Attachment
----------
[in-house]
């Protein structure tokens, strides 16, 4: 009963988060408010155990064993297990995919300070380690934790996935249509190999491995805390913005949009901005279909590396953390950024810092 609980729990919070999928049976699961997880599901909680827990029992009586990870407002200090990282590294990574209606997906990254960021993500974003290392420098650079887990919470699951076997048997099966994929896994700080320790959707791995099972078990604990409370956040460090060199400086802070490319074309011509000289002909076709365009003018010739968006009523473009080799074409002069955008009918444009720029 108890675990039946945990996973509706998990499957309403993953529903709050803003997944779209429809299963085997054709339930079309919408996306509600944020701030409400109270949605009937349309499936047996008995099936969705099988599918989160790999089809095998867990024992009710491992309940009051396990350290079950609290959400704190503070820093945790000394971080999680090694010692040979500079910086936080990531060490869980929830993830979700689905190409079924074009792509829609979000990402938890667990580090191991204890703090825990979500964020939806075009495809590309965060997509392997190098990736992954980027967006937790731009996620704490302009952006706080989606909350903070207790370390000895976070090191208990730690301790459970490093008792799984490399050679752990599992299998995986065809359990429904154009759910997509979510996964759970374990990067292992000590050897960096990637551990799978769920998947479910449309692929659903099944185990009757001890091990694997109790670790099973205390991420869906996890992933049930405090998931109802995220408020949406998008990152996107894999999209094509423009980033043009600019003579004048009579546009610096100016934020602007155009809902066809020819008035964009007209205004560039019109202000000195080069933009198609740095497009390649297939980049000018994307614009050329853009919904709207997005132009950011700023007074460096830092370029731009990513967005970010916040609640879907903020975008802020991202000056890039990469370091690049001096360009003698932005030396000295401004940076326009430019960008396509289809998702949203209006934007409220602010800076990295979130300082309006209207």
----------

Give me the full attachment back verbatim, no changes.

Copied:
[in-house]
């Protein structure tokens, strides 16, 4: 009963988060408010155990064993297990995919300070380690934790996935249509190999491995805390913005949009901005279909590396953390950024810092 609980729990919070999928049976699961997880599901909680827990029992009586990870407002200090990282590294990574209606997906990254960021993500974003290392420098650079887990919470699951076997048997099966994929896994700080320790959707791995099972078990604990409370956040460090060199400086802070490319074309011509000289002909076709365009003018010739968006009523473009080799074409002069955008009918444009720029 108890675990039946945990996973509706998990499957309403993953529903709050803003997944779209429809299963085997054709339930079309919408996306509600944020701030409400109270949605009937349309499936047996008995099936969705099988599918989160790999089809095998867990024992009710491992309940009051396990350290079950609290959400704190503070820093945790000394971080999680090694010692040979500079910086936080990531060490869980929830993830979700689905190409079924074009792509829609979000990402938890667990580090191991204890703090825990979500964020939806075009495809590309965060997509392997190098990736992954980027967006937790731009996620704490302009952006706080989606909350903070207790370390000895976070090191208990730690301790459970490093008792799984490399050679752990599992299998995986065809359990429904154009759910997509979510996964759970374990990067292992000590050897960096990637551990799978769920998947479910449309692929659903099944185990009757001890091990694997109790670790099973205390991420869906996890992933049930405090998931109802995220408020949406998008990152996107894999999209094509423009980033043009600019003579004048009579546009610096100016934020602007155009809902066809020819008035964009007209205004560039019109202000000195080069933009198609740095497009390649297939980049000018994307614009050329853009919904709207997005132009950011700023007074460096830092370029731009990513967005970010916040609640879907903020975008802020991202000056890039990469370091690049001096360009003698932005030396000295401004940076326009430019960008396509289809998702949203209006934007409220602010800076990295979130300082309006209207």